The application deadline for the 2018 Globe Gear Giveaway is June 1, 2018. Globe, DuPont Protection Solutions (DuPont), and the National Volunteer Fire Council (NVFC) have teamed up for the seventh year to provide state-of-the-art turnout gear to volunteer fire departments in need. 13 departments will each receive four sets of new gear, for a total of 52 sets. To be eligible to apply for the Globe Gear Giveaway, departments must meet the following criteria: be all-volunteer or mostly-volunteer (over 50 percent) serve a population of 25,000 or less be located in the U.S. or Canada and legally organized under state/province law demonstrate a need for the gear department or person applying must be a member of the NVFC. Proper turnout gear is vital to the safety of firefighters; however, budget restrictions often leave many volunteer departments struggling to outfit their crew with personal protective clothing that meets recommended national safety standards. Since 2012, Globe and DuPont have provided 402 sets to a total of 82 departments in need. Learn more and apply for Globe gear at www.nvfc.org/globe-gear-giveaway. Winners will be announced monthly between July and...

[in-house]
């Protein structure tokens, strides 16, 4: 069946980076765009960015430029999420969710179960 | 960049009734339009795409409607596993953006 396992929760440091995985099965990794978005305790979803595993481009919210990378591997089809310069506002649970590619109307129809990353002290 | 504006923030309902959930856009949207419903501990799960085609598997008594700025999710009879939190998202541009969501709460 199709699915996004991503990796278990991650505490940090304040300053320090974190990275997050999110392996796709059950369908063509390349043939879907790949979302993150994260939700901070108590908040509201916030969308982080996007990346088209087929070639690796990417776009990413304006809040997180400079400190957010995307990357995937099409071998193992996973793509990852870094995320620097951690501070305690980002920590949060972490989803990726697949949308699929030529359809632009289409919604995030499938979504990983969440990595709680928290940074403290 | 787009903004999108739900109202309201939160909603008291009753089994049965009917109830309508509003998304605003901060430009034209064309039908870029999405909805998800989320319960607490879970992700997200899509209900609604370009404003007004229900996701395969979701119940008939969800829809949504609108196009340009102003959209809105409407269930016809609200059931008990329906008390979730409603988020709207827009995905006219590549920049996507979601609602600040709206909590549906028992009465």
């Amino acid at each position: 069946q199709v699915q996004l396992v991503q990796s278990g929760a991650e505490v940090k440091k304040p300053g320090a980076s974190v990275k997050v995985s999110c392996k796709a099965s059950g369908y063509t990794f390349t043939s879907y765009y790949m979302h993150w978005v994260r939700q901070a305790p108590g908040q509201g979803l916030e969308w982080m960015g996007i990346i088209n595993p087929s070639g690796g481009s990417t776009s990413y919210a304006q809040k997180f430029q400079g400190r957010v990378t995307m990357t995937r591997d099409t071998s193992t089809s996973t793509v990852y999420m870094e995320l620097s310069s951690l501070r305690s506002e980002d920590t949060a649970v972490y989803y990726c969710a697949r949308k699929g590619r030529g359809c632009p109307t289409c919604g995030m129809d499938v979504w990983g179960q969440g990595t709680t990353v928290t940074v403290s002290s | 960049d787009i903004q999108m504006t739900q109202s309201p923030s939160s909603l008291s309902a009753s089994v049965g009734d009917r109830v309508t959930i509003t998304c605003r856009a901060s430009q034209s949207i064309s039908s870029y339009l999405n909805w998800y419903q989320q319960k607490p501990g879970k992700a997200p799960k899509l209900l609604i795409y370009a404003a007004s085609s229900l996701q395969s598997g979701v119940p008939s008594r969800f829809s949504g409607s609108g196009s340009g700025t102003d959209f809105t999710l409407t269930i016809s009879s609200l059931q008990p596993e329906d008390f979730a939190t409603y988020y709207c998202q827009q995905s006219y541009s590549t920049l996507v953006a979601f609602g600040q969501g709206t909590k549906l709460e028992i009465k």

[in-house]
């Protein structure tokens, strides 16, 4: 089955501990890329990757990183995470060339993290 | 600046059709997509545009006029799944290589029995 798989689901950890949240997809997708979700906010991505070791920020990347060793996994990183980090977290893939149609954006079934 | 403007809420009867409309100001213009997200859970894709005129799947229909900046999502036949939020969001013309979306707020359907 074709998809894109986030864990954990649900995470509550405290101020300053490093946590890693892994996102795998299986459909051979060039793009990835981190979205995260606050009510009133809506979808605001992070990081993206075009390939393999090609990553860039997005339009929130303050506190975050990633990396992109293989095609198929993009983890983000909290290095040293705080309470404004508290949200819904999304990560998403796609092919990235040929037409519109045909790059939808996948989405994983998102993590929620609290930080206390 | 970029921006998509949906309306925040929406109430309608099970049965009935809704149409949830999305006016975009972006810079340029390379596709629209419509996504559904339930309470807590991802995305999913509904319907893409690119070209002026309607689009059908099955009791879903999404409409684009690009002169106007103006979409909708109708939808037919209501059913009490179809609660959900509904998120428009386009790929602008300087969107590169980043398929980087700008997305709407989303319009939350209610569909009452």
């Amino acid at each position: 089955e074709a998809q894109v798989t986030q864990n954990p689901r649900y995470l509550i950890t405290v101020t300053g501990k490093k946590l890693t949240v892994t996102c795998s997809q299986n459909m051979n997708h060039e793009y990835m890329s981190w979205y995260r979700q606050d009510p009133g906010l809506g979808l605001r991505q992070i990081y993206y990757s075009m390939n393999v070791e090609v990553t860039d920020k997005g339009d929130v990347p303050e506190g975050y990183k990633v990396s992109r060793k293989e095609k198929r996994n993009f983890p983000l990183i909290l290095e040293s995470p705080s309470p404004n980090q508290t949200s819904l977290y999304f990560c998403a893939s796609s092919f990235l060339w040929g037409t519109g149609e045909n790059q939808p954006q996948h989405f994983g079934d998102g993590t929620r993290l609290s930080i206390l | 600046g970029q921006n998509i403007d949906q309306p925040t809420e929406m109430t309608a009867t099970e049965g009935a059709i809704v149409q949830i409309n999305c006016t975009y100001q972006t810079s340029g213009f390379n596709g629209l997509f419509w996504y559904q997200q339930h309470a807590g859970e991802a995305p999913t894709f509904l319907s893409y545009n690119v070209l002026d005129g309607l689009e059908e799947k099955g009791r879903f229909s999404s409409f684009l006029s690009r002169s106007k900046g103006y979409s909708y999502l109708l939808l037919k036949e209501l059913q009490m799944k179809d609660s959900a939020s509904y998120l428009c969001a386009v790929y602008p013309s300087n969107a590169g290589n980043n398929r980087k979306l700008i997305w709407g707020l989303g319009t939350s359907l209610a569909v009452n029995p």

Takeaways from the AFG Turndown Letters | Free Grant Assistance Available

Takeaways from the AFG Turndown Letters | Free Grant Assistance Available

By Jerry Brant, Senior Grant Consultant and Grant Writer, FireGrantsHelp Here’s what we know and can tell you about the AFG turndown letters. 1. THE AFG TURNDOWN LETTERS WERE GENERATED BY ACTIVITY Each letter should have a heading that notes a specific activity (e.g., Equipment). This means that the item or items you applied for under this specific activity did not make it to peer review. If you applied for several categories of Equipment (e.g., TIC, hose and radios), then all those items were turned down. 2. ONE TURNDOWN LETTER DOES NOT MEAN ALL YOUR ACTIVITIES WERE REJECTED If you applied for more than one activity, receiving a rejection notice does not mean that all of your activities were turned down. If you applied for another activity and you did not get another turndown letter, than you can reasonably believe that the other activity made it to peer review. So, if you applied for SCBA and Equipment: radios, and you received a turndown for Equipment only, the radios were turned down at this point and the SCBA application went to peer review. The good news? FEMA anticipates that 2017 AFG awards should start being awarded this month. Awards will continue on a rolling basis until they are completed, which should be before mid-September. If you need grant help for Turnout Gear or Personal Protective Equipment, Globe has partnered with FireGrantsHelp to provide your department free grant research and assistance. Submit a request here today to get started. A version of this article originally appeared on...